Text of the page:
Rookie Season Highlights

Despite the steep learning curve and the challenges of adapting to Formula 1’s rigorous demands, Sargeant showed flashes of brilliance that underscored his potential. His debut race at the Bahrain International Circuit saw him qualify 16th, narrowly missing out on advancing to Q2 due to an identical lap time to McLaren’s Lando Norris. He finished 12th, a commendable result that showcased his racing acumen.

Throughout the season, Sargeant faced the highs and lows typical of a rookie campaign. Notable moments included his first entry into Q2 at the Azerbaijan Grand Prix and a career-best qualifying performance at the Dutch Grand Prix, where he reached Q3 for the first time. Despite facing setbacks, including retirements and on-track incidents, Sargeant’s determination never wavered.

Making History

A pivotal moment came at the United States Grand Prix, where Sargeant finished 10th, later promoted to 9th after post-race disqualifications. This result made him the first American driver to score a point in Formula One since Michael Andretti at the 1993 Italian Grand Prix, ending a long drought for American drivers in the sport.

Looking Forward

Sargeant’s debut season laid a solid foundation for his future in Formula 1. With the experience gained and lessons learned, there is much anticipation for what he can achieve in the coming years. As he continues to develop his skills and adapt to the demands of Formula 1, Sargeant represents a bright future for American involvement in the sport.

His journey from a promising young talent in junior formulas to reaching Formula 1 is a testament to his dedication, skill, and the support of those who have believed in his potential. As Logan Sargeant continues to carve out his path in Formula 1, he carries the hopes of American fans eager to see one of their own succeed at the highest level of motorsport.

Who is the best American F1 driver?

The most successful American driver in F1 history is Mario Andretti, who won the F1 World Championship in 1978 driving for Lotus. Andretti is widely regarded as one of the greatest racing drivers of all time, with a career that spanned over five decades and included wins in multiple racing series, including F1, IndyCar, and NASCAR.

Are there American cars in Formula 1?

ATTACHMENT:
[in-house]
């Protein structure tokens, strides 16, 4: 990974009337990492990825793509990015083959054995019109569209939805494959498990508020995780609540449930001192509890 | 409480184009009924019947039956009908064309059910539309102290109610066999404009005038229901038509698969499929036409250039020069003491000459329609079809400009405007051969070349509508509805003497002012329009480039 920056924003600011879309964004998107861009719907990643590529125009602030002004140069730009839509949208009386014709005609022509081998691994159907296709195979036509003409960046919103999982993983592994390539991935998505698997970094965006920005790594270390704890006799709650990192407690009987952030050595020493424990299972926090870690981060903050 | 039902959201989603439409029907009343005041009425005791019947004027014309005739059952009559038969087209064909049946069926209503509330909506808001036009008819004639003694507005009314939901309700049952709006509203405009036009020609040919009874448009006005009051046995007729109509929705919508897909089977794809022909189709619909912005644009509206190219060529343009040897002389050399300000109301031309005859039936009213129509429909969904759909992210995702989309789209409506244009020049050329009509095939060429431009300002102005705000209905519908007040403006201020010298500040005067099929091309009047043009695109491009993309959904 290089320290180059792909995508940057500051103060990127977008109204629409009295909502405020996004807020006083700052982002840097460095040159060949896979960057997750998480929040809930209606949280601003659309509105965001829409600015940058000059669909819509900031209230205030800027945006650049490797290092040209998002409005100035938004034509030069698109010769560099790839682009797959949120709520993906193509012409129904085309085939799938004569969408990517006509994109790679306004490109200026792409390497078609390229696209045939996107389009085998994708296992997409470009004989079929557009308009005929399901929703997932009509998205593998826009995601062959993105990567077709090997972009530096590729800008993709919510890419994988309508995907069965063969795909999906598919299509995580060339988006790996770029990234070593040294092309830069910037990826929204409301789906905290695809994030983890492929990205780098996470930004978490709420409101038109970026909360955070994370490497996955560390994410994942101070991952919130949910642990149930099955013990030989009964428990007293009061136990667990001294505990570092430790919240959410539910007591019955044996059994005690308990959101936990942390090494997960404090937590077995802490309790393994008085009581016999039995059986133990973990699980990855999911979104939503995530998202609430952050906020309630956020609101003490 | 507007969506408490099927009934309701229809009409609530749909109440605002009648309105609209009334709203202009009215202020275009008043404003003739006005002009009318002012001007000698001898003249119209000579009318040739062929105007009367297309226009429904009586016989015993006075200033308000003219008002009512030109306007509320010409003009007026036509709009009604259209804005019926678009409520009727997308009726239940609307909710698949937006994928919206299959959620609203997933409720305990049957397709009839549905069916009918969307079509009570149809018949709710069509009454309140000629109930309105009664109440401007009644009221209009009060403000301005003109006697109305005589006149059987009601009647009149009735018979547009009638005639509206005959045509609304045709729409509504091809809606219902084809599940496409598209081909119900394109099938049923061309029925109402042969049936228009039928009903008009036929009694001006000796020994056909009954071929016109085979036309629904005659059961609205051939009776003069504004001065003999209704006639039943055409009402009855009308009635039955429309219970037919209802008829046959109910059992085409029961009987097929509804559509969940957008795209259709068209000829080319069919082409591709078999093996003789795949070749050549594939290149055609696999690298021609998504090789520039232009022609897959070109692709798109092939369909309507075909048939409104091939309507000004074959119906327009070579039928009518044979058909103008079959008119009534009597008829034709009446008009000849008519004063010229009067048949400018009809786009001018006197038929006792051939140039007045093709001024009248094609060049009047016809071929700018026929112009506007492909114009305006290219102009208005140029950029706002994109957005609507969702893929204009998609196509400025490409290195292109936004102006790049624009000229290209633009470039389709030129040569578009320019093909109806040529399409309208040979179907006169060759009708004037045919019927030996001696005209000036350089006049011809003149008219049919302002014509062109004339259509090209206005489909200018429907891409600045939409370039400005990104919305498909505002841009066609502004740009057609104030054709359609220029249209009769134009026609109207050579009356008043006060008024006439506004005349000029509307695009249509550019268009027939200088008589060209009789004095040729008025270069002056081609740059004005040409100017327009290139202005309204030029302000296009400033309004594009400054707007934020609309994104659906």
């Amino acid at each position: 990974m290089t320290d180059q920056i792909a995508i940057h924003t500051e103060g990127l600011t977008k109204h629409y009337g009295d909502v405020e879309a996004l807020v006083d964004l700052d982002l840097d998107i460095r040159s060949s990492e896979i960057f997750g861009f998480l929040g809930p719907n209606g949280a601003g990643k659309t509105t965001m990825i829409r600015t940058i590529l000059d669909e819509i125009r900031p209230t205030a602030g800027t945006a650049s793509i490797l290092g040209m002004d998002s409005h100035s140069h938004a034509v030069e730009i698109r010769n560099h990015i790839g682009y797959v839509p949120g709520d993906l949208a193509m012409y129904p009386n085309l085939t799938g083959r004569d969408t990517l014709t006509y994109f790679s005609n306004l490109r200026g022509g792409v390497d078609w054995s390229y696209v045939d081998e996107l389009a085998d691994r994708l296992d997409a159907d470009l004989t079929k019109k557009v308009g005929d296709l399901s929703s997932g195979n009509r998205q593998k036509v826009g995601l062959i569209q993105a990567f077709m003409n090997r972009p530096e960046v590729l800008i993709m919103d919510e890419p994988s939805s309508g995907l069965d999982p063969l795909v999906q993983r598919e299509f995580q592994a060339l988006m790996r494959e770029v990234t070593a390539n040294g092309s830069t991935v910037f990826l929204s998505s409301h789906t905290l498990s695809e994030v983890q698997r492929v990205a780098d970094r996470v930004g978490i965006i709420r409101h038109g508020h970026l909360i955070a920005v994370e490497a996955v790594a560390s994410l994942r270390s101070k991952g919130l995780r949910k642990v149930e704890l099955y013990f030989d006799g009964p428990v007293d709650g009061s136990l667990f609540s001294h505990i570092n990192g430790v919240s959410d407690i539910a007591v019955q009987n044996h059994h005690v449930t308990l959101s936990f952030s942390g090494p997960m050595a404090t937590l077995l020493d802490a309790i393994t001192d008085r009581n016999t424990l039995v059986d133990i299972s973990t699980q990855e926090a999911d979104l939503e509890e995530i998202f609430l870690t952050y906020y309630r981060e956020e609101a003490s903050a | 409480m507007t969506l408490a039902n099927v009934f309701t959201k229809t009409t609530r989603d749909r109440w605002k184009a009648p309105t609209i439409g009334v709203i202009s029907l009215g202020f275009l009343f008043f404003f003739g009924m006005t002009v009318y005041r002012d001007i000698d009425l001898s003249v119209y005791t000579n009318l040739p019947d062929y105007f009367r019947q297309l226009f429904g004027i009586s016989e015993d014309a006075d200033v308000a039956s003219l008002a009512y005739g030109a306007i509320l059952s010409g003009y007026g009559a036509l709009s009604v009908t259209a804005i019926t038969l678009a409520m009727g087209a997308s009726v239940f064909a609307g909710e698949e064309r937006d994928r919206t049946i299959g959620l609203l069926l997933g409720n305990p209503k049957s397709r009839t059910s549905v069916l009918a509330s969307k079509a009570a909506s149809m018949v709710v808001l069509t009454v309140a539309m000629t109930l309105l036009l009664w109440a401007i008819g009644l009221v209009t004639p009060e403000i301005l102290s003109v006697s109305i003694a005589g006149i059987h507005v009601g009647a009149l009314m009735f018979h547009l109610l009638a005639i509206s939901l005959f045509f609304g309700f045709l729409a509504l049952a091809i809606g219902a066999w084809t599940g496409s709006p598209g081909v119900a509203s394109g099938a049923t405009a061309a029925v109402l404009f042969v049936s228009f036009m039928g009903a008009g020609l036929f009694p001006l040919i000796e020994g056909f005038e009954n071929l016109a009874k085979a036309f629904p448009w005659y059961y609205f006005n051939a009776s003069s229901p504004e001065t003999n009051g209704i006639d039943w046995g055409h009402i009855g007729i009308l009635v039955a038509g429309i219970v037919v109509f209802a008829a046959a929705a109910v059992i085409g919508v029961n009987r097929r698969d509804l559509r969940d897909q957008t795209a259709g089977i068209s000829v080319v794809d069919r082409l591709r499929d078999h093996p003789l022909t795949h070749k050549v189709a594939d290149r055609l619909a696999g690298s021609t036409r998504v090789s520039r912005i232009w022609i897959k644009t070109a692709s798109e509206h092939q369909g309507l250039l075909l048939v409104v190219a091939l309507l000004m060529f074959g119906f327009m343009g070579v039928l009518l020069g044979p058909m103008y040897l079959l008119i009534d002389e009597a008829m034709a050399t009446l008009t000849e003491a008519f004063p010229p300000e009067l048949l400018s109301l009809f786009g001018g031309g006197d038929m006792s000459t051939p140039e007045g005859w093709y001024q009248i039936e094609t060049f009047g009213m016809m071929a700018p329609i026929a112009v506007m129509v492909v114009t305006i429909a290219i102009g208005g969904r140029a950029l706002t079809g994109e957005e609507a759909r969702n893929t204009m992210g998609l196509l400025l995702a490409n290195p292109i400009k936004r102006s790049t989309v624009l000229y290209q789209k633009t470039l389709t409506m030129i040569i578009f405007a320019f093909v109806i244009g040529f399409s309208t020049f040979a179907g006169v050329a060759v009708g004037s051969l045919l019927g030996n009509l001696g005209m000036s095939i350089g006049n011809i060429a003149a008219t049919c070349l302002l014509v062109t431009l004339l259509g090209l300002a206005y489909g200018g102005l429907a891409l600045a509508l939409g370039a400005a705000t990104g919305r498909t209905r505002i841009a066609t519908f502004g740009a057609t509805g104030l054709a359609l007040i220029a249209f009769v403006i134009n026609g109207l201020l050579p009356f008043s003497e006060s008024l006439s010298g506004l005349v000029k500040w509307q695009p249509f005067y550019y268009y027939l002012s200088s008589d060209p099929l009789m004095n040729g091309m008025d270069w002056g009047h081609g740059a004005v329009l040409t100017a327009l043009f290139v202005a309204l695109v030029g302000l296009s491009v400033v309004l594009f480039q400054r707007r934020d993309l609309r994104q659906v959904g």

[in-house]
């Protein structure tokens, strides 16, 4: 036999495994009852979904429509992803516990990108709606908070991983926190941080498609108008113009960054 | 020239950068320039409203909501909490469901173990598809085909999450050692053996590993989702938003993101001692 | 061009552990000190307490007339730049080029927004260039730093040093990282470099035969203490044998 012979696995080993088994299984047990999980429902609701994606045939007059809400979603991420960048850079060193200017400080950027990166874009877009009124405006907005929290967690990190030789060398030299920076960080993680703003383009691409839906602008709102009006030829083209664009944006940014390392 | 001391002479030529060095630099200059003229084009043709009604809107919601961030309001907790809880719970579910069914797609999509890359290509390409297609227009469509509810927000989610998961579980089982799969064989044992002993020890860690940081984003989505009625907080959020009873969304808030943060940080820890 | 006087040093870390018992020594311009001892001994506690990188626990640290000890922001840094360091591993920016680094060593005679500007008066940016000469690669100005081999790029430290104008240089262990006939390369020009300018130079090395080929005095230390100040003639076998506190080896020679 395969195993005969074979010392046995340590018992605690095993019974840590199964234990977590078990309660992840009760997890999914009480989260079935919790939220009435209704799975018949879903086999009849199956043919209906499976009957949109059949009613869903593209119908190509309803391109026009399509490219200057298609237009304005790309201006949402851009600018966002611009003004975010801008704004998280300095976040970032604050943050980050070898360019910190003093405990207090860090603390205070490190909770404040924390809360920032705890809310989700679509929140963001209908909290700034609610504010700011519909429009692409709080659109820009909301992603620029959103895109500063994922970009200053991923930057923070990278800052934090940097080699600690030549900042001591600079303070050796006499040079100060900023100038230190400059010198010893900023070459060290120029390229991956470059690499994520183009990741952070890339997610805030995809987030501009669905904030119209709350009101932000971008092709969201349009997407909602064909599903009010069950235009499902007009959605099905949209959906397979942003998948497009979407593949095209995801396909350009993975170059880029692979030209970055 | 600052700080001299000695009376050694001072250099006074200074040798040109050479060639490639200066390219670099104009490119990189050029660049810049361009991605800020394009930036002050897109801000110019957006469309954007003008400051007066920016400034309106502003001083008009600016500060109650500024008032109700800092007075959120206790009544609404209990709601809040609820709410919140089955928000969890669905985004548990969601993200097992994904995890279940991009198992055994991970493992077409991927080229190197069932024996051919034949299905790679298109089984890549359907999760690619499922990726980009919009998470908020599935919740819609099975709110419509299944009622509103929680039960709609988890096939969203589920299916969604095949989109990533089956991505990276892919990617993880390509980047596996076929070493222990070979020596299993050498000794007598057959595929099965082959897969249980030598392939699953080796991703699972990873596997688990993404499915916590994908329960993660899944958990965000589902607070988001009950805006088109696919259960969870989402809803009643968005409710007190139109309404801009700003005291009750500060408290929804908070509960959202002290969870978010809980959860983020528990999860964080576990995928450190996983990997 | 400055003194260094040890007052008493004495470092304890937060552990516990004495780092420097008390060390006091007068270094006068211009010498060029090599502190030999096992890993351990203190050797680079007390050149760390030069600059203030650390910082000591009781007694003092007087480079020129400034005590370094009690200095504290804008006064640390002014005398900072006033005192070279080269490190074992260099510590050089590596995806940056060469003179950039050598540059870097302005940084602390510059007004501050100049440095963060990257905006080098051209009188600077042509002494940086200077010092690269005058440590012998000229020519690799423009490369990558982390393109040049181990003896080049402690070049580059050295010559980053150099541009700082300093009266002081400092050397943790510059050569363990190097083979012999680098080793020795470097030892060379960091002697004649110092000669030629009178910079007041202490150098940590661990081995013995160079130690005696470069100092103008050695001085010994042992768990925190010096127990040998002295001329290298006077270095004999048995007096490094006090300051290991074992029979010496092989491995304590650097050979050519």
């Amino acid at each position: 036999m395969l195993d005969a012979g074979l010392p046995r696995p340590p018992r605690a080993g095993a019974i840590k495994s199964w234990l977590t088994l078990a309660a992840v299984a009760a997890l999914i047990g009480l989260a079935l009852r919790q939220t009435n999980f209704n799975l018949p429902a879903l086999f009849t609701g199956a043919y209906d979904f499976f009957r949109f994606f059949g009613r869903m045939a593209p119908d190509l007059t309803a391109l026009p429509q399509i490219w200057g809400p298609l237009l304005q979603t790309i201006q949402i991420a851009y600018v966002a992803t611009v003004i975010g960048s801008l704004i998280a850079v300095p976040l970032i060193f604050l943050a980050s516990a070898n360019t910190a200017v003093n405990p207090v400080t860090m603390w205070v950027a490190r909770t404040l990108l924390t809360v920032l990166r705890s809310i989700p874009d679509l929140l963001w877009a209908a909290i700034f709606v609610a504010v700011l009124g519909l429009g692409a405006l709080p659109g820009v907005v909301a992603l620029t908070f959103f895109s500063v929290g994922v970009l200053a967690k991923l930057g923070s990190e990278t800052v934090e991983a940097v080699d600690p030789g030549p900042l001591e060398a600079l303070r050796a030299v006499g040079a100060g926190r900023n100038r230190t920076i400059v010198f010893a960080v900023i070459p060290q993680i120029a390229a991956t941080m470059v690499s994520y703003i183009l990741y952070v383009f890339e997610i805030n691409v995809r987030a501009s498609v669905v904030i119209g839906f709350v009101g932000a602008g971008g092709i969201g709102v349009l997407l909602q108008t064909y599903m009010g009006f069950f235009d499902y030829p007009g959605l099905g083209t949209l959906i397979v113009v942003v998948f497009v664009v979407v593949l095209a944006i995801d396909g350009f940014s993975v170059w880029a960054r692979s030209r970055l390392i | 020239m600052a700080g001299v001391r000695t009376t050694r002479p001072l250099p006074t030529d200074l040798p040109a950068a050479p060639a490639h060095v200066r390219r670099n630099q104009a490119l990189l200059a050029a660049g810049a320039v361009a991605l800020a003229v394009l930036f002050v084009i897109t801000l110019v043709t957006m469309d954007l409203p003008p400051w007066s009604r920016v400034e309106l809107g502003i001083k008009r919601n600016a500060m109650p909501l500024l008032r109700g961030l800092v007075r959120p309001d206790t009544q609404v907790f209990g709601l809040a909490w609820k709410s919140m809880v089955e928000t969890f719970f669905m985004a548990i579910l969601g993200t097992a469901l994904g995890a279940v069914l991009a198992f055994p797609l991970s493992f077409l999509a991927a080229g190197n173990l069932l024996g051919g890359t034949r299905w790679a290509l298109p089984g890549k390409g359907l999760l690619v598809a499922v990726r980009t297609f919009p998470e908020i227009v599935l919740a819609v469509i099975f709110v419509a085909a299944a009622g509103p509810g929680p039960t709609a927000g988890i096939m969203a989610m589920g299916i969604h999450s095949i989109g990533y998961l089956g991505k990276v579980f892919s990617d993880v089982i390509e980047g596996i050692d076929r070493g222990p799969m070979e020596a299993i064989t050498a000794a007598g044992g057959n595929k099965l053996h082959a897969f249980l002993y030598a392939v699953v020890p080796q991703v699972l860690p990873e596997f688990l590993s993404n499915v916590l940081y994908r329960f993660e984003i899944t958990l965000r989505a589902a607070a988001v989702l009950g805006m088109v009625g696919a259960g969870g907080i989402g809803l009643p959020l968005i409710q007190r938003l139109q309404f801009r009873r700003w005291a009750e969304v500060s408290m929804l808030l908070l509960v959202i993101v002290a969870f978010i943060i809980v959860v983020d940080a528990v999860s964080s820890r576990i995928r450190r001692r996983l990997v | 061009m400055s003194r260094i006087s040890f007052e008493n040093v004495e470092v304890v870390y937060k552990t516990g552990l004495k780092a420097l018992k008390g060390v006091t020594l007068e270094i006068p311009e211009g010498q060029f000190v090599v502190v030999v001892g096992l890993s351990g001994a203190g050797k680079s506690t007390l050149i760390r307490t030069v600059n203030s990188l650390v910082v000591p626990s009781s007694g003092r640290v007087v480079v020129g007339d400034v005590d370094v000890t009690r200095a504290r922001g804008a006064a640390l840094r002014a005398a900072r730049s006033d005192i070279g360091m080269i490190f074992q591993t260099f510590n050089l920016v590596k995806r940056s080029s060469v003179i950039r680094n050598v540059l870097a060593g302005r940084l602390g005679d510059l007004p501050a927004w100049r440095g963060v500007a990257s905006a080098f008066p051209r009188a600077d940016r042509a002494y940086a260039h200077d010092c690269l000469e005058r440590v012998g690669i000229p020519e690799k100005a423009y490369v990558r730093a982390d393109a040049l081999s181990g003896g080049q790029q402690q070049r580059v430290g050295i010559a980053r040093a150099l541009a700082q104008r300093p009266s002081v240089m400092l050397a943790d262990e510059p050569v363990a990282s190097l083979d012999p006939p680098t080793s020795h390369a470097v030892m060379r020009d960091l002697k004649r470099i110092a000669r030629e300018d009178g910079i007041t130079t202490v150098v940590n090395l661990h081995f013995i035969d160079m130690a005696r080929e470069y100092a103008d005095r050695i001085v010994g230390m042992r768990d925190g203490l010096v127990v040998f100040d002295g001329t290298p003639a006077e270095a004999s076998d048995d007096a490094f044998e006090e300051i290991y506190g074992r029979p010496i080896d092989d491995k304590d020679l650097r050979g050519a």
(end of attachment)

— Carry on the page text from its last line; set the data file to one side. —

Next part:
American auto manufacturers like Ford, Chevrolet, and General Motors might be global brands, but a vast majority of their market is at home, in America. Formula One does not have the kind of following in America that it has in Europe and other continents of the world. Participating in Formula One, for American car manufacturers, will neither strengthen their brand nor get them the returns on their investment.
 
Entering a series like Formula One needs long-term investment, planning and vision. The companies will have to spend a lot of money on setting up testing and innovation facilities. If a company wants to venture into F1 for ten years, it will have to spend in the region of 3.5 billion dollars. With a budget of 2.8 billion for advertising in 2020, sparing 350 million per year will not be a problem for a company like Ford. The question is how do they recover at least their investment? What will they tell their shareholders?
 
The Haas F1 team, a team formed by Gene Haas has been competing in Formula One since 2016. The 2018 Formula One season was the best season for Hass as they finished fifth in the table. Despite having a relatively small budget, Haas has persevered over the years and it looks like they are set for the long run. Being a part-owner of NASCAR, Gene Haas understands what racing is all about.

Who was the first American F1 driver?

The first American driver to compete in a Formula One (F1) race was Harry Schell. He made his F1 debut at the 1950 Monaco Grand Prix, the first race of the inaugural F1 World Championship season. Schell was driving a privately entered Maserati 4CLT/48 and finished the race in sixth place, scoring one championship point.

Schell continued to compete in F1 throughout the 1950s, driving for various teams including Maserati, Gordini, and Vanwall. He never won a race, but he did achieve several podium finishes and was known for his skill and bravery on the track.

Other notable American drivers who competed in F1 during the early years of the championship include Phil Hill, who won the F1 World Championship in 1961 driving for Ferrari, and Dan Gurney, who won four F1 races and was known for his innovative engineering and design work.

Has an American ever won F1?

There have been five American drivers who have won a Formula One (F1) race, with the most recent being Mario Andretti in 1978. Here are the American F1 winners, listed in chronological order.

Phil Hill – 3 wins
Phil Hill was the first American driver to win a Formula One race, which he did at the 1960 Italian Grand Prix driving for Ferrari. He went on to win two more races, both in 1961, at the Belgian and Italian Grands Prix. Hill was also the first American driver to win the F1 World Championship, which he did in 1961.

Dan Gurney – 4 wins
Dan Gurney won his first F1 race at the 1962 French Grand Prix driving for Porsche. He went on to win three more races, two in 1964 and one in 1967, all driving for Brabham. Gurney was also known for his innovative engineering and design work, and is credited with inventing the “Gurney flap,” a small lip on the trailing edge of a wing that improves downforce and stability.

Richie Ginther – 1 win
Richie Ginther won his only F1 race at the 1965 Mexican Grand Prix driving for Honda. He was also known for his technical expertise and played a key role in the development of Honda’s F1 program.

Mario Andretti – 12 wins
Mario Andretti is the most successful American driver in F1 history, with 12 wins and one World Championship title to his name. He won his first race at the 1971 South African Grand Prix driving for Ferrari, and went on to win 11 more races, including the 1978 Dutch Grand Prix, which clinched him the World Championship. Andretti was also successful in other racing series, including IndyCar and NASCAR.

Peter Revson – 2 wins
Peter Revson won two F1 races, both in 1973, driving for McLaren. He won the British Grand Prix and the Canadian Grand Prix. Revson was known for his speed and talent, but his career was cut short when he was killed in a testing accident in 1974.